Life settlement law

Lawmakers are taking action to regulate the exploding market of life insurance settlements.  On October 25, 2007, lawmakers gathered with various industry executives in Chicago to discuss a Life Settlements Model Act.  The convention adjusted and tweaked the draft prepared by the National Conference of Insurance Legislators (NCOIL).

Organizers and those promoting the act hope to have it adopted in November at the NCOIL annual meeting.  In preparing the document, NCOIL has considered the recommendations of many industry research teams and watchdog groups, including the American Council of Life Insurers (ACLI), the Association for Advanced Life Underwriting (AALU), the National Association of Insurance and Financial Advisors (NAIFA), the National Association of Independent Life Brokerage Agencies (NAILBA), the Life Insurance Settlement Association (LISA), the Life Settlement Institute (LSI), the Life Insurance Finance Association (LIFA), and the North American Securities Administrators Association (NASAA).

At this most recent meeting, participants elected to eliminate most sections on misrepresentation and false representation (which some experts name as potential problem areas in the new industry).  An entire section (Section 14 of 18) of the act dealing with false representations and deceptive words was knocked out.  In addition, half of section 10, which dealt with misrepresentation, was deferred for later consideration.

Most of the stricken sections of the draft dealt specifically with “a Person in the advertisement, offer, or sale of a Purchase Agreement” claiming that the agreement has been “guaranteed, sponsored, recommended, or approved” by state or Federal governments.  NCOIL decided to narrow the focus of this effort to the securities regulation of life settlements.

Most of the document consists of background, definitions and recommendations.  Section 11, “General Rules,” gives a few basic procedural regulations.  For example, when a life settlement company requests verification from a life insurance company that a potential client is indeed a policyholder, the insurance company is allowed 30 days to respond.  In the same section, life settlement companies are regulated in their part, restricted in their recruitment of policyholders who purchased within the last two years.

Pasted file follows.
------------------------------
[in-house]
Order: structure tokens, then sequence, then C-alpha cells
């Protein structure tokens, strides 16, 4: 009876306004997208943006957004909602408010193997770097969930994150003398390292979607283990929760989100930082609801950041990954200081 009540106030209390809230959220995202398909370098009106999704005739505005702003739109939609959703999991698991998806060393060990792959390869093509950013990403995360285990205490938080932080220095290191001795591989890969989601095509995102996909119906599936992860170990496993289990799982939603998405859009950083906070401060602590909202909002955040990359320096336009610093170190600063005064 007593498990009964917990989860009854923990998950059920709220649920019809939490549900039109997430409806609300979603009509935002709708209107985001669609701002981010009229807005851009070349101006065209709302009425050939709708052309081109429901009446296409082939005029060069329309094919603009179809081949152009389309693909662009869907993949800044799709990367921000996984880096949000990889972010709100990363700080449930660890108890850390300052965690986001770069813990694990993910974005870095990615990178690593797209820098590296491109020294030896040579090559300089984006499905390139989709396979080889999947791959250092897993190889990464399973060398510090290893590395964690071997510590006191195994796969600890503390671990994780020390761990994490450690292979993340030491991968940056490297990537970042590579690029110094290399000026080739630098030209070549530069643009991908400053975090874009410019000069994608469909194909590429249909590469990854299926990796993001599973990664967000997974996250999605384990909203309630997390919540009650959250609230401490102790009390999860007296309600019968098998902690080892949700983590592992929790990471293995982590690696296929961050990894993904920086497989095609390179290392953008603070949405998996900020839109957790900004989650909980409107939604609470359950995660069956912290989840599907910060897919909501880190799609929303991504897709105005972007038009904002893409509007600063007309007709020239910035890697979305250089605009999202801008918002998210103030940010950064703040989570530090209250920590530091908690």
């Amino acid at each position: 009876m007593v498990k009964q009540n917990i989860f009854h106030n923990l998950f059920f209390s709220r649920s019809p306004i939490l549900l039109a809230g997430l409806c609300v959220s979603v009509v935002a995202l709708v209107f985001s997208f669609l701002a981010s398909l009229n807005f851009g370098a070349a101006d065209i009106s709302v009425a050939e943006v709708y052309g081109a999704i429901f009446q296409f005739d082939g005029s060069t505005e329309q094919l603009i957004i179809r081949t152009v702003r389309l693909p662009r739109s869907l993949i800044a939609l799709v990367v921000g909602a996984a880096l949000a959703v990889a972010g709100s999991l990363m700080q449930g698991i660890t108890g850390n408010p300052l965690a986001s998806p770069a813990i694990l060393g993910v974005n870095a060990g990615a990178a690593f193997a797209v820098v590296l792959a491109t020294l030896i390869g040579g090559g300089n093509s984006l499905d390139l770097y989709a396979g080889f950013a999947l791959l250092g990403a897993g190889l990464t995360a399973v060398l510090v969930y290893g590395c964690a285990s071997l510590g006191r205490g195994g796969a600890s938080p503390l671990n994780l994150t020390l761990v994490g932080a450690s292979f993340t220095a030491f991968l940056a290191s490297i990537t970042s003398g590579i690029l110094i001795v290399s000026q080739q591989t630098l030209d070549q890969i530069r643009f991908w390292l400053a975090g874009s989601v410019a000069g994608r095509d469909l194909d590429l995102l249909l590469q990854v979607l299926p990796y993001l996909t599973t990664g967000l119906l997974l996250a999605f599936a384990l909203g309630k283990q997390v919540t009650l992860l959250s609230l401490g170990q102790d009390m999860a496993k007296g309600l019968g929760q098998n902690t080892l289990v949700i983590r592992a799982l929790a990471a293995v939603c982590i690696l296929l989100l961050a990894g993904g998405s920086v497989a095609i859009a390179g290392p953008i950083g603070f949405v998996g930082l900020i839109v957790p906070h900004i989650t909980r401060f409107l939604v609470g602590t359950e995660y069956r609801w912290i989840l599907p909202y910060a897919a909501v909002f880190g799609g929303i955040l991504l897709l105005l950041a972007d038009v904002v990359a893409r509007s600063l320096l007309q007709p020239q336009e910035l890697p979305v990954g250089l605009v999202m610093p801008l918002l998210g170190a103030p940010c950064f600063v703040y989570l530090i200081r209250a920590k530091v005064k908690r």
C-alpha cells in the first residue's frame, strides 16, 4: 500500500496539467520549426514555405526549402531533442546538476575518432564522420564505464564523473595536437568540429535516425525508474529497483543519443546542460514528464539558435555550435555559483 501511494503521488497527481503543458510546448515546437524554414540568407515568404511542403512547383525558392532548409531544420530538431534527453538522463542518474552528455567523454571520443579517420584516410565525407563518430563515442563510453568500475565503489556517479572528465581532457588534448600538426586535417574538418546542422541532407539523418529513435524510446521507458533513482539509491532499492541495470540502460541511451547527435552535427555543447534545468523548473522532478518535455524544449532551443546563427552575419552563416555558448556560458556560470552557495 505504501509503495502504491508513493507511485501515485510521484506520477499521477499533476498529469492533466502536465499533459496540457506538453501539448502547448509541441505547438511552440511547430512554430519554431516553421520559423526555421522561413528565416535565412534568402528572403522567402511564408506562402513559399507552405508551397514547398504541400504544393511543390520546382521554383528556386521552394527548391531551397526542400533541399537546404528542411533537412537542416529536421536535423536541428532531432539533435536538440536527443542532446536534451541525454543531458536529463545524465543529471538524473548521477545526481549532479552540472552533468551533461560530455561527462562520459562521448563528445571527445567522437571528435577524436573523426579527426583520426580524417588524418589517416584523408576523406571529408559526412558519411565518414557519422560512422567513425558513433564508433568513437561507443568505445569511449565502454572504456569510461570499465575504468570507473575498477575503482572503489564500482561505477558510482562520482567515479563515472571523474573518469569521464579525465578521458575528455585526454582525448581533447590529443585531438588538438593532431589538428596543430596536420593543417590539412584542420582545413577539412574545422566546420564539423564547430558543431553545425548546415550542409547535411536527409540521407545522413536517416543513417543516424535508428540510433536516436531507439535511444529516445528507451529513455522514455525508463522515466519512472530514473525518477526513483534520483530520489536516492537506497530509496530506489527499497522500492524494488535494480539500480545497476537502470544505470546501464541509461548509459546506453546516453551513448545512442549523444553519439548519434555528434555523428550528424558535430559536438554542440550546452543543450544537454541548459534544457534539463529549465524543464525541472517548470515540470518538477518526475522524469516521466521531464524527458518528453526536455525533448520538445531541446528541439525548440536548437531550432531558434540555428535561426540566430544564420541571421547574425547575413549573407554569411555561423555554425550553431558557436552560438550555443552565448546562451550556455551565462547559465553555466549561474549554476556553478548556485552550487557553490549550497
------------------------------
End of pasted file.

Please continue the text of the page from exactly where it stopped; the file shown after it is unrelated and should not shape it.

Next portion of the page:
As a matter of course, NCOIL steers away from intense and comprehensive regulation in favor of establishing legal foundations.  All the terms, from “broker” to “chronically ill” to “financing entity” are defined legally as they apply to legislation of life settlements.

Definitions and background are a necessary part of the process because the life settlement industry is as large and unregulated as any in the country, since it’s so new.  There are no laws on the books because life settlements have entered the public consciousness and changed the market so recently and so quickly.

Viatical settlements have existed for some time now—terminally ill patients selling their policies for less than face value in order to settle payments for care and final arrangements.

Life settlements, on the other hand, are a relatively new development.  Life settlements are policies sold by a policyholder who is not terminally ill.  Generally, these policyholders are those who no longer need life insurance: perhaps their children have graduated from college, perhaps their investments have accumulated enough to provide self-insurance.   In any case, a growing number of life insurance policyholders are deciding that they would rather have most of the money now than all of the money later.

Unsurprisingly, a demand market has sprung up in response, a multitude of investors eager to snap up policies at a portion of their face value.  As a result, the market has grown at breakneck speed over the past two and a half years.

Now legislators at NCOIL are playing catch-up.

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